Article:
Photo: Alex Ozolins
Bringing art to life through writing requires as much conjuring and invocation as it does research and enquiry, especially when it concerns dead artists whose apparent dues weren’t had in their lifetime. In reconstructing the artist and their milieu, a writer must take responsibility for the sweeping structural reorganisation that comes from historical revisionism. Learning that the history to which you cling is false and incomplete—a bureau for missing persons with stories untold— is like learning you are adopted long after the origin story has done its work. Simmering below the surface is a whole other tacit narrative, poised to rupture and irrevocably shift the tectonic plates of known existence. Such plotlines are spiced by romantic mystification as the past comes crashing into the present, restructuring present thinking for the future. Shadowy figures from a missing/missed past come to sparkle with freshly appointed grandeur, their newfound aura built at the juncture where verity and myth coalesce into histories rewritten from the ruins of memory. Whatever estate-sale fragments remain of such lives become talismans for new futures born from scholarship and telepathy alike.
Writing on Philippa Cullen’s choreographic experiments with the theremin, Stephen Jones refers to her unique method of bringing music to life through movement to the extent that she was ‘inside the sound, as its modulator if not its source’,
One cannot stand outside the instrument, disconnected from it, and still ‘play’ it. Involvement, being inside the process, is the basis of playing music. The gestures required in playing any instrument are movements as much as are the motions and gestures of dance.
That the theremin is an electronic musical instrument played by controlling electromagnetic frequency and amplitude without physical contact adds gravity to how disconnection and immersion coexisted in Cullen’s fleeting practice. If dance brought sound into being by Cullen in her lifetime, it is writing that brings Cullen to life now. Pieced together by irrefutable facts gleaned from her education and her practice histories, a newly born mythology eerily sound-tracked by a past theremin drives a speculative future/present.
In recent years the life and work of Philippa Cullen (1950–1975) has resurfaced in the present through writing, curation, and reperformance. Active between 1969 and her death in India six years later, Cullen was a dancer, choreographer and performance artist who floated between art and dance worlds. She also had a budding academic career, teaching at the University of Sydney where she had completed a Bachelor of Arts majoring in English, Italian, fine arts and medieval history. The waves she made with theremin and other means rippled out from her youthful orbit. Today Cullen is regarded as a pioneer invested not only in developing her artform, but also through radical experiments with electronics and the development of movement-sensitive floors, now held in the University of Adelaide’s collection. Like much ephemeral practice, her work is not represented in public collections, though a slim folio of her papers is in the National Library of Australia. Precarious Movements: Choreography and the Museum (a major research partnership addressing how choreographic performance work is preserved and collected in visual arts institutions), was announced in 2021 as a research consortium linking the Art Gallery of New South Wales, Monash University Museum of Art, the National Gallery of Victoria, Tate UK, and the University of NSW. Clearly, the interest in Cullen and how we look after such legacies is timely in this respect.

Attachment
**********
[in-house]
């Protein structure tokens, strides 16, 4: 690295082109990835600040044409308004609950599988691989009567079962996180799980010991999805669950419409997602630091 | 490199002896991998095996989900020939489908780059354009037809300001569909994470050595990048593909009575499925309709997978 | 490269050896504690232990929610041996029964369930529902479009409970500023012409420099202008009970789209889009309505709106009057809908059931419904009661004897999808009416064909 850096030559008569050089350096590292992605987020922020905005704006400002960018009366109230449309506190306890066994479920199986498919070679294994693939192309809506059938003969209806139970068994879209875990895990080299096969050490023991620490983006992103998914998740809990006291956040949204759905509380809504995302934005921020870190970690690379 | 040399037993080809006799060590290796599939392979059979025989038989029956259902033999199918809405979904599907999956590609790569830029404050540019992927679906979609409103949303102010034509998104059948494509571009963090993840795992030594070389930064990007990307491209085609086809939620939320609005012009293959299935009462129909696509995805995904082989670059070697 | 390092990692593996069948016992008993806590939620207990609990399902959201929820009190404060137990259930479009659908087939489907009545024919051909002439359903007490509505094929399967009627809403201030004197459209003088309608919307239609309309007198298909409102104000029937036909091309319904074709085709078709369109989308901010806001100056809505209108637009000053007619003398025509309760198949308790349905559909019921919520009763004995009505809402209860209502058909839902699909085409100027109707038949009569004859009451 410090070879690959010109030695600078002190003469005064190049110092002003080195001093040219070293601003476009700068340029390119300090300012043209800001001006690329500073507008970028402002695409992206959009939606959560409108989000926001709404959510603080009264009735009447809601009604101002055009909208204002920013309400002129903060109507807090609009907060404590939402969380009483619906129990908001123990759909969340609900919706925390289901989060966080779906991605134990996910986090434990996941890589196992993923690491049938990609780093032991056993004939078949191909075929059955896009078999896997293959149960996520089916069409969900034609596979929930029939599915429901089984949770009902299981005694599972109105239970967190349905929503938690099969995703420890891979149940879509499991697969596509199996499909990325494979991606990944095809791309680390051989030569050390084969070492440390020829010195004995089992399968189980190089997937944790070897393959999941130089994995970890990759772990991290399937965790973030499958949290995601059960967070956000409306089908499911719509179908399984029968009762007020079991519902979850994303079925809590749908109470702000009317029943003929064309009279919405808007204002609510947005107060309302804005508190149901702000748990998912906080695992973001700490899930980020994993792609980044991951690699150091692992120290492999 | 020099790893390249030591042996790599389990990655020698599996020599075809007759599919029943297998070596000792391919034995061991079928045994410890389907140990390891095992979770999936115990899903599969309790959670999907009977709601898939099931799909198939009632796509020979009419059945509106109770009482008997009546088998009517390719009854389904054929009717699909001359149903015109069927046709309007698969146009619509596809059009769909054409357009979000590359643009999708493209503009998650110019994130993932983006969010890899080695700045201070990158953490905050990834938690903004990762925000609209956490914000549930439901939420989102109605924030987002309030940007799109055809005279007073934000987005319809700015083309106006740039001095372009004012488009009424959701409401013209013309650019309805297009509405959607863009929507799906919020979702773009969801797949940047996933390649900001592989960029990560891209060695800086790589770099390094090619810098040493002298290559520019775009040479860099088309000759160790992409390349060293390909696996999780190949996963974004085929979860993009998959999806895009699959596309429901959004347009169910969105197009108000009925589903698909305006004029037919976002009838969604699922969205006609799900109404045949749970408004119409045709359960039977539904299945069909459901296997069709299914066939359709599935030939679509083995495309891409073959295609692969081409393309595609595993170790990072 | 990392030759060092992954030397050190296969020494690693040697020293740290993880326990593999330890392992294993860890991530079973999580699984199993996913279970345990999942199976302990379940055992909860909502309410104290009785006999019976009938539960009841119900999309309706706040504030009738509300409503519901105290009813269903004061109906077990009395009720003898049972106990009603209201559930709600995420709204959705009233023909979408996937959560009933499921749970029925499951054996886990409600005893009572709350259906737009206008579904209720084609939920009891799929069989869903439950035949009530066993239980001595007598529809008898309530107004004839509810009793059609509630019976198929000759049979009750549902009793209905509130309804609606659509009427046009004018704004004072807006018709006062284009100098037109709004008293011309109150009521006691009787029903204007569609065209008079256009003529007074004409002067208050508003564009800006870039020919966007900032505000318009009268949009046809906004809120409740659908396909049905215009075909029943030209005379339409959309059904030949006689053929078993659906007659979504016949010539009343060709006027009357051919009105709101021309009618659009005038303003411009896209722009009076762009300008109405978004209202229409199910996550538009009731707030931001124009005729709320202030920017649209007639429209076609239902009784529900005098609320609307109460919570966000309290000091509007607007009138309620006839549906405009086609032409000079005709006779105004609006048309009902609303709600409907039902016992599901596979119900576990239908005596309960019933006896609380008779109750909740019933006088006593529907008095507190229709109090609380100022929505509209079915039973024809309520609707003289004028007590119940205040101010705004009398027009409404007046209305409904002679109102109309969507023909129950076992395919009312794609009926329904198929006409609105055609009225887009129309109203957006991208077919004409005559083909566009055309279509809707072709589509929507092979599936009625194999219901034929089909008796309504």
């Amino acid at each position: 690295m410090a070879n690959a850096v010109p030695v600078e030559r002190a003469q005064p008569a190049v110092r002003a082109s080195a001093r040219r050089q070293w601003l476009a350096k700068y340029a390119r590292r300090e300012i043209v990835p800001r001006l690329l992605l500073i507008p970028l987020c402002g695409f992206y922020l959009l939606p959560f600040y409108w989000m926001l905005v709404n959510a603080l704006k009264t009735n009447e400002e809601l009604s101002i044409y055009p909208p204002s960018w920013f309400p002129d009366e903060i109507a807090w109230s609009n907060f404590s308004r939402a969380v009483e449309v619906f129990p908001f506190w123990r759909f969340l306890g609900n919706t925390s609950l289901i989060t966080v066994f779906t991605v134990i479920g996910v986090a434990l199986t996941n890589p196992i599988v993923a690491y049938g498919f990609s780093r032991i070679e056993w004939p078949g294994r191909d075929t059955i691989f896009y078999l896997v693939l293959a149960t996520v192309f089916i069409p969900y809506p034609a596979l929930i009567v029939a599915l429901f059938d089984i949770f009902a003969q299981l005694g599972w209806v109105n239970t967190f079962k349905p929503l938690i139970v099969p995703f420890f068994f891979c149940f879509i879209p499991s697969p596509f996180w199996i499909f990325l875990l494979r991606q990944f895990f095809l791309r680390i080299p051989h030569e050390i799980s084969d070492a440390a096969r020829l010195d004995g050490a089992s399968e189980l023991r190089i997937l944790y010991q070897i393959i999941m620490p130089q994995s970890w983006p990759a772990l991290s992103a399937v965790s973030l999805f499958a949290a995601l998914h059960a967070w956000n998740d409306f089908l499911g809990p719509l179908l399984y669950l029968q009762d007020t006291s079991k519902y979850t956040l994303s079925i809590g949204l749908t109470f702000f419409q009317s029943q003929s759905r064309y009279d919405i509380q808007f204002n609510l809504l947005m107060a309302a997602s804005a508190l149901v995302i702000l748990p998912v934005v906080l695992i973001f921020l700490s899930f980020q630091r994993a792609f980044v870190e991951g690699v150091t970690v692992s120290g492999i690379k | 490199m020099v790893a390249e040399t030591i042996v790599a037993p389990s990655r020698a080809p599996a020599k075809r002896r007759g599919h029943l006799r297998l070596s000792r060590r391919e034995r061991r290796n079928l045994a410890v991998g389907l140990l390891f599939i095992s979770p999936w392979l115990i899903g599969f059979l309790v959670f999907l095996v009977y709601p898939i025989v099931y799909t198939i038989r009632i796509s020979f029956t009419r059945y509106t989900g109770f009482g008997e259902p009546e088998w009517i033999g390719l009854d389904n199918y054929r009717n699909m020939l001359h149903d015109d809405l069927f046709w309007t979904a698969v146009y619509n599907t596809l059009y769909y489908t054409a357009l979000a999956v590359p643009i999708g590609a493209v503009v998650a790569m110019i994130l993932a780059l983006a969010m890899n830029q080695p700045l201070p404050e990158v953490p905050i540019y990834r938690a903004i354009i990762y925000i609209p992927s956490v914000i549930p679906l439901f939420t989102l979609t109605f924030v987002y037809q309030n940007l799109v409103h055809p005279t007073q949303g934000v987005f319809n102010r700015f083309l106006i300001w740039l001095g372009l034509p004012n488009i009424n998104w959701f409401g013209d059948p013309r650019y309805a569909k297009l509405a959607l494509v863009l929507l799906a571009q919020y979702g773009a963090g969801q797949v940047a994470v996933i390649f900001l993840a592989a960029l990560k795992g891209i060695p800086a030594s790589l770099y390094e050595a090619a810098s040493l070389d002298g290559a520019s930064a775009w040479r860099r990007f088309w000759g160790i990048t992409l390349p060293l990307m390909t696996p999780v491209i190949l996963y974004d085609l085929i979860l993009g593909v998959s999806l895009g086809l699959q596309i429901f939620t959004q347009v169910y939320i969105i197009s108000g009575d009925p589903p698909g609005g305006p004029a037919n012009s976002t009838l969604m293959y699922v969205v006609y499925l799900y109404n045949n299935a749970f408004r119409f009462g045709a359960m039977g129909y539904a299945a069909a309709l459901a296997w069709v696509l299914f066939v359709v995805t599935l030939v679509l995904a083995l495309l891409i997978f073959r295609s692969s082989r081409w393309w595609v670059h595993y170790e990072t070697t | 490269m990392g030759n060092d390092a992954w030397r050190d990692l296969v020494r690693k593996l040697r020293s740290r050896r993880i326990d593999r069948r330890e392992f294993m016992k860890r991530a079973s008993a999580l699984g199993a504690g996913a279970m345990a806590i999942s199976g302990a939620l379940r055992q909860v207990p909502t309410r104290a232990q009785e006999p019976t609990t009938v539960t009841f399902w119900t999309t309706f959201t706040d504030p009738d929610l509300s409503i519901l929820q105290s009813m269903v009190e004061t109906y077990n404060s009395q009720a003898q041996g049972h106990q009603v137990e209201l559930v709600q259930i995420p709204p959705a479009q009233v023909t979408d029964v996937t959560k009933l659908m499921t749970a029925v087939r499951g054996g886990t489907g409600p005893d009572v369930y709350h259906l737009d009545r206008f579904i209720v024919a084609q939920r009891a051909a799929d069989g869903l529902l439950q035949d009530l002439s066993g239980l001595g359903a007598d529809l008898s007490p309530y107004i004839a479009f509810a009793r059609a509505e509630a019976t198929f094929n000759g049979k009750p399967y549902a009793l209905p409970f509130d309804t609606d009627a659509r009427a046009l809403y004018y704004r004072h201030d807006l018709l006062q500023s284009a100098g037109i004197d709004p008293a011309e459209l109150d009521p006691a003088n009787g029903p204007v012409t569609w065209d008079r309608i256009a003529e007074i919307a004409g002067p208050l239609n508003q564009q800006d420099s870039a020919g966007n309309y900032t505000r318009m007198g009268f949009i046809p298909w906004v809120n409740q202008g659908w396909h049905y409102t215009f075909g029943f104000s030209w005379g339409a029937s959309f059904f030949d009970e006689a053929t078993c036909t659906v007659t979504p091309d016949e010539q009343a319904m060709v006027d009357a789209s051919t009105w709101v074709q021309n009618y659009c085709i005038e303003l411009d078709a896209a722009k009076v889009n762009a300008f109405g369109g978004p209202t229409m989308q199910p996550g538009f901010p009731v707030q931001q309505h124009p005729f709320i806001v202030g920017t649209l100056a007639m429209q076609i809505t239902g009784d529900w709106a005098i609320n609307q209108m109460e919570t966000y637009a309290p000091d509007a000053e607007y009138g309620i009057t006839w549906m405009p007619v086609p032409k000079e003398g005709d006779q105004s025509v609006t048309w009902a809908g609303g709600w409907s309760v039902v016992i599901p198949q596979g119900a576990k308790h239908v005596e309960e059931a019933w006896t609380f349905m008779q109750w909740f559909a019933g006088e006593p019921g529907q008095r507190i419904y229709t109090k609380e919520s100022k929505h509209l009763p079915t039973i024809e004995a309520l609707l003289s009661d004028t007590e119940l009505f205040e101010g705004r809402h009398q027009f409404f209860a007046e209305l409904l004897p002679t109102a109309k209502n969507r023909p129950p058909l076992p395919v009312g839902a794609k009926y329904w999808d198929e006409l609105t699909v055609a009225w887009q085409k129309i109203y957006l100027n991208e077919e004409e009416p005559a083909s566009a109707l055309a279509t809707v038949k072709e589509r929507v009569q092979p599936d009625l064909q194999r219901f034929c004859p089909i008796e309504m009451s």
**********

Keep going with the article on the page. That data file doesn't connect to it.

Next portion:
Every picture of Cullen in the analogue and online archive depicts a young, attractive white woman, her body frozen mid-movement on stage. If we don’t know who it is we are looking at, connotative clues abound to understand that she is: a Dancer, a Performer, an Artist. Such pictures are coded with the same signifying traits familiar to images comprising official performance art histories of the twentieth century avant-garde. Photographic documents like these are important in fixing, indeed fetishising, a body having-been-there in time. A classic historical convention especially for feminist performance art is to recirculate its narrative through the indexicality of its black and white photographic documentation. Thus, iconic feminist histories are often constructed through photographic evidence of the performance artist at work. These tropes are so well worn they can be invented in the present. If I didn’t know of Philippa Cullen while looking at her photogenic trace, she could be mistaken, momentarily, for Barbara Cleveland. More on that later.
Cullen therefore exists in the imagination through artfully composed photos of the artist at work, along with scratchy verité video artefacts of live performance that exist because Stephen Jones was there with a Portapak. We have Jones to thank for the preservation of her legacy through his scholarly and curatorial endeavours. In 2016 he presented an ‘archival exhibition’ of Cullen’s work at the fringe artist-run initiative Sydney Non-Objective (SNO) Contemporary Art Projects. Ironic, considering how Cullen commenced her career in 1970s artist-run counterparts such as Inhibodress and Yellow House. Had she lived, one can only wonder what institutional support and canonisation may have come knocking. Five years after the SNO show, Cullen’s archive resurfaced through writing by her friend and contemporary Evelyn Juers: ‘I would not write a short book about a life cut short’.